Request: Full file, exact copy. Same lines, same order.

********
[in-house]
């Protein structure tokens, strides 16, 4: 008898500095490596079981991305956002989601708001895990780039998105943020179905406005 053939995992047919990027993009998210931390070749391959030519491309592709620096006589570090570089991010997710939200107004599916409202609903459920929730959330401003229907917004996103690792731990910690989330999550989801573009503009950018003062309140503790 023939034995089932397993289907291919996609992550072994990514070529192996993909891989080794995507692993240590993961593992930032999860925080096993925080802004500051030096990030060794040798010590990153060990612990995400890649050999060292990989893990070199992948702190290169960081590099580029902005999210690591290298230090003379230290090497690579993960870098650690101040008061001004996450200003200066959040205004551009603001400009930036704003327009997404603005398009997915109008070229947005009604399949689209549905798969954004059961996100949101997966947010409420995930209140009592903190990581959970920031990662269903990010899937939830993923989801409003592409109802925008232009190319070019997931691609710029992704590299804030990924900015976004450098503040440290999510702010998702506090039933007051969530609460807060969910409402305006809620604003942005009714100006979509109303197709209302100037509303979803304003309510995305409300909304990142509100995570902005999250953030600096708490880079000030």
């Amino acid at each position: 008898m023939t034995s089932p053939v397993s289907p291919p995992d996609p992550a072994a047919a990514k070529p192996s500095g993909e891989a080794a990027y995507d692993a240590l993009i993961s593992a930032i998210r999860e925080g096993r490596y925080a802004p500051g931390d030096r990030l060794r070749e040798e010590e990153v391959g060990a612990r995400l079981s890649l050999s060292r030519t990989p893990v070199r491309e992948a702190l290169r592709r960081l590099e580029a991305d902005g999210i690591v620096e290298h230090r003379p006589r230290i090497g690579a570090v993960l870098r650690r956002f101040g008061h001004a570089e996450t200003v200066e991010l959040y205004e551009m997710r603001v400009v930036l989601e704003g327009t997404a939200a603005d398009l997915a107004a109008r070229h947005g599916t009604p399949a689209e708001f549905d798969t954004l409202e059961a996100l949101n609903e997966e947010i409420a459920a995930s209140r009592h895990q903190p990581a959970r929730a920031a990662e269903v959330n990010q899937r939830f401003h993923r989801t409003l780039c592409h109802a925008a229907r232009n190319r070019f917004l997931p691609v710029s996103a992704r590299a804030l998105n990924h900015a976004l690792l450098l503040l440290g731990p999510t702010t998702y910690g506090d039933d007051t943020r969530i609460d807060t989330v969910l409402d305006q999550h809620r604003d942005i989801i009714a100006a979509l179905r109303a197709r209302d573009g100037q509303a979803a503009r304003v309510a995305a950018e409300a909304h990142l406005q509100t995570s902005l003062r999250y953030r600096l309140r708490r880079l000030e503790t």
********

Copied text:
[in-house]
């Protein structure tokens, strides 16, 4: 008898500095490596079981991305956002989601708001895990780039998105943020179905406005 053939995992047919990027993009998210931390070749391959030519491309592709620096006589570090570089991010997710939200107004599916409202609903459920929730959330401003229907917004996103690792731990910690989330999550989801573009503009950018003062309140503790 023939034995089932397993289907291919996609992550072994990514070529192996993909891989080794995507692993240590993961593992930032999860925080096993925080802004500051030096990030060794040798010590990153060990612990995400890649050999060292990989893990070199992948702190290169960081590099580029902005999210690591290298230090003379230290090497690579993960870098650690101040008061001004996450200003200066959040205004551009603001400009930036704003327009997404603005398009997915109008070229947005009604399949689209549905798969954004059961996100949101997966947010409420995930209140009592903190990581959970920031990662269903990010899937939830993923989801409003592409109802925008232009190319070019997931691609710029992704590299804030990924900015976004450098503040440290999510702010998702506090039933007051969530609460807060969910409402305006809620604003942005009714100006979509109303197709209302100037509303979803304003309510995305409300909304990142509100995570902005999250953030600096708490880079000030």
């Amino acid at each position: 008898m023939t034995s089932p053939v397993s289907p291919p995992d996609p992550a072994a047919a990514k070529p192996s500095g993909e891989a080794a990027y995507d692993a240590l993009i993961s593992a930032i998210r999860e925080g096993r490596y925080a802004p500051g931390d030096r990030l060794r070749e040798e010590e990153v391959g060990a612990r995400l079981s890649l050999s060292r030519t990989p893990v070199r491309e992948a702190l290169r592709r960081l590099e580029a991305d902005g999210i690591v620096e290298h230090r003379p006589r230290i090497g690579a570090v993960l870098r650690r956002f101040g008061h001004a570089e996450t200003v200066e991010l959040y205004e551009m997710r603001v400009v930036l989601e704003g327009t997404a939200a603005d398009l997915a107004a109008r070229h947005g599916t009604p399949a689209e708001f549905d798969t954004l409202e059961a996100l949101n609903e997966e947010i409420a459920a995930s209140r009592h895990q903190p990581a959970r929730a920031a990662e269903v959330n990010q899937r939830f401003h993923r989801t409003l780039c592409h109802a925008a229907r232009n190319r070019f917004l997931p691609v710029s996103a992704r590299a804030l998105n990924h900015a976004l690792l450098l503040l440290g731990p999510t702010t998702y910690g506090d039933d007051t943020r969530i609460d807060t989330v969910l409402d305006q999550h809620r604003d942005i989801i009714a100006a979509l179905r109303a197709r209302d573009g100037q509303a979803a503009r304003v309510a995305a950018e409300a909304h990142l406005q509100t995570s902005l003062r999250y953030r600096l309140r708490r880079l000030e503790t």